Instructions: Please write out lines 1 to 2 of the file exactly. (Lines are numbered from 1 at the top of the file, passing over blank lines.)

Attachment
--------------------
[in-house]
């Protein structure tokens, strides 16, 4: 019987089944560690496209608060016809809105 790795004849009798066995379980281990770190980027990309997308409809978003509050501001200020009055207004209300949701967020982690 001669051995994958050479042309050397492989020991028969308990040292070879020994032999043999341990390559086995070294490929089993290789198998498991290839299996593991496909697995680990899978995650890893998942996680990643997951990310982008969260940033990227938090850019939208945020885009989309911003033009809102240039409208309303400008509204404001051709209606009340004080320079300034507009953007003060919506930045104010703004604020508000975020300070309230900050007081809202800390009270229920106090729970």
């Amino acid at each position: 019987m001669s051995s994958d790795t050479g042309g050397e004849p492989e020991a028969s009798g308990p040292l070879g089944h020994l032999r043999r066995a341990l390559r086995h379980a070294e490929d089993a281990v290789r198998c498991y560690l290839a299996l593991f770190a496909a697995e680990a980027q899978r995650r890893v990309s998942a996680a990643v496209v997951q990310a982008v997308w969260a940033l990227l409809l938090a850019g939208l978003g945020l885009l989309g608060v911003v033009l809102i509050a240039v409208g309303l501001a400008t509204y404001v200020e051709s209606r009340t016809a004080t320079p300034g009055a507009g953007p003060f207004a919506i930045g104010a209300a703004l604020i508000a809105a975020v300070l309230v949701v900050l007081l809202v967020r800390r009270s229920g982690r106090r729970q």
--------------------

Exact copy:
[in-house]
């Protein structure tokens, strides 16, 4: 019987089944560690496209608060016809809105 790795004849009798066995379980281990770190980027990309997308409809978003509050501001200020009055207004209300949701967020982690 001669051995994958050479042309050397492989020991028969308990040292070879020994032999043999341990390559086995070294490929089993290789198998498991290839299996593991496909697995680990899978995650890893998942996680990643997951990310982008969260940033990227938090850019939208945020885009989309911003033009809102240039409208309303400008509204404001051709209606009340004080320079300034507009953007003060919506930045104010703004604020508000975020300070309230900050007081809202800390009270229920106090729970």